Decks and plugs and rock and roll: Tascam CD-A750 cassette and CD combo

I'll give you my tapes when you pry them from my cold, dead hands

Legacy issues

I was pleased that the CD player lived up to its billing and handled non-CD audio discs without complaint. It will also replay MP3 and .WAV files on disc. I tried out an MP3 compilation which featured over 140 tracks. The remote control comes in handy here to type in track numbers for playback. You can also see track names and artist and dive into different folders both the remote and the front panel.

Tascam CD-A750 compact cassette deck and CD player combo

Apparently there a 55 buttons on this remote – it's a bit on the big side

A neat feature adorning both the CD player and the tape deck are their separate pitch control (varispeed) knobs. You can vary the CD playback by ±12.5% and the cassette playback by ±10%. I had hoped I could get a super slow playback effect by setting the CD to its lowest speed and recording with the tape deck set to its highest speed. Afterwards, normal playback on the cassette deck would then sound slower still. However, it seems that varispeed tape recording is not permitted, perhaps with good reason.

That aside, varispeed is useful for tuning purposes and, in non-pitch critical situations, enables playback duration to be tailored to fit. Got an archived sermon tape to get through for a restless congregation? The varispeed could be a godsend.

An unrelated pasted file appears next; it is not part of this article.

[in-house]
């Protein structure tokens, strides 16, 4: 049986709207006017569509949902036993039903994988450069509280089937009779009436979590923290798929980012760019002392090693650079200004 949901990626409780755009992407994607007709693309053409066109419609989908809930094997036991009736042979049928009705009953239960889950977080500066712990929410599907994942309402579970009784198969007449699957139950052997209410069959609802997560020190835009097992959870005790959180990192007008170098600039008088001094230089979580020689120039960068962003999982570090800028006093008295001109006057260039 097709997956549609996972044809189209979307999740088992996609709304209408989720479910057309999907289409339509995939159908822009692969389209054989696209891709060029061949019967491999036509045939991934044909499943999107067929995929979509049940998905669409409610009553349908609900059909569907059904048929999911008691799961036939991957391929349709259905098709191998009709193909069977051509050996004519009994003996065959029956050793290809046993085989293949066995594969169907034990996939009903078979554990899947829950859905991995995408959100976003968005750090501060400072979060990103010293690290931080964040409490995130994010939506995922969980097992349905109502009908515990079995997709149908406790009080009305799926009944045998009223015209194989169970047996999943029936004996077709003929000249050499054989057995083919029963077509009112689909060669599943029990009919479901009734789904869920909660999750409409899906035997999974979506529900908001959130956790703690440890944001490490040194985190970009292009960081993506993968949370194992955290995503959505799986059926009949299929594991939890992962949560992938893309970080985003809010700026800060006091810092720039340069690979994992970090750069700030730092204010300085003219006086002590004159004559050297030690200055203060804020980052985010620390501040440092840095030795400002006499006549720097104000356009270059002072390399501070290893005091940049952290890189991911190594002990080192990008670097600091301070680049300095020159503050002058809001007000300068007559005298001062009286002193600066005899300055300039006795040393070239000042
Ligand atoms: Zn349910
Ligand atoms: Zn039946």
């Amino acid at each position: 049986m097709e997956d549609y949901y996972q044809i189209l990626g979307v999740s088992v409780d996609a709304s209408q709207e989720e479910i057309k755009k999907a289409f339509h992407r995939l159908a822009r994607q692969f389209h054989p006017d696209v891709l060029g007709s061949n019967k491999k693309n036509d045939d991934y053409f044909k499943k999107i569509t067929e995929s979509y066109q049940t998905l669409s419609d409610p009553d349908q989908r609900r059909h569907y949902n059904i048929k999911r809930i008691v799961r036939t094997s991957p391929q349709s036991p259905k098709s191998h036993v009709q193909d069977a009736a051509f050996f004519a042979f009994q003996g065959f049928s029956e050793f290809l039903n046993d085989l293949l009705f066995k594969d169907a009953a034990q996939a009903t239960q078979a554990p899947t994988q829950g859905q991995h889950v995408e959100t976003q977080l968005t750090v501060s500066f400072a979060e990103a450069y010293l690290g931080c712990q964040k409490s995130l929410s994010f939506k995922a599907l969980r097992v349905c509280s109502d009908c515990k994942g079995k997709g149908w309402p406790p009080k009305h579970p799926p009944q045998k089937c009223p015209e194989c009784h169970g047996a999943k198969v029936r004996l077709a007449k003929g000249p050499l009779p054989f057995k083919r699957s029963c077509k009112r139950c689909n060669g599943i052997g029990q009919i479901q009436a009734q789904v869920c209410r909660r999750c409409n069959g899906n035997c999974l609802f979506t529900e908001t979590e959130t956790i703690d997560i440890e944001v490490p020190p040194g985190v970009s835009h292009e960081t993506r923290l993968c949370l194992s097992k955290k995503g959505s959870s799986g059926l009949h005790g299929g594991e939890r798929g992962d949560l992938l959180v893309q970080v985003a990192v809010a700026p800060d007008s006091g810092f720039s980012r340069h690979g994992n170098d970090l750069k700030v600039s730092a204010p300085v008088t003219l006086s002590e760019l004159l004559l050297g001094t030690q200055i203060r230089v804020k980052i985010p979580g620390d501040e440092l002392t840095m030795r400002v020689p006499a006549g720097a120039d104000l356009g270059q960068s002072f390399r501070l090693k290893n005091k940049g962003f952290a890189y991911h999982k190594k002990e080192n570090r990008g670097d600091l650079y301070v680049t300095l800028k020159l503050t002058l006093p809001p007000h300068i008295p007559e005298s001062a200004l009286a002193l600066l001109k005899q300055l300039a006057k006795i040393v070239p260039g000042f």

Remote access

The Tascam CD-A750 remote has a number of other features for cueing, repeat playback and even a continuous playback alternating between the CD player and the tape deck. A dubbing mode automates CD recording and sets a default level which can be adjusted too. The remote is absolutely littered with buttons and destined to become a constant companion.

Tascam CD-A750 compact cassette deck and CD player combo

The transport control layout isn't the most obvious on the cassette side of things

I say this because the biggest jolt when using the tape deck was the layout of the transport controls. The tiny fast-forward and rewind buttons defied logic and I was frequently tapping the forward and reverse play buttons by mistake. The remote makes it all a lot clearer.

Overall, the CD-A750 acquitted itself well and it has a number of useful features that you’ll be hard pressed to find elsewhere. I wondered if Tascam had any bespoke apps or suggestions for the RS-232 and parallel interfacing but the best it could come back with was that “it should work with any third-party controllers via the RS232 port.” Well that was an insightful response, thanks guys. Those Crestron and Extron links earlier give an idea of what can be done, iPad control is probably an option through various means.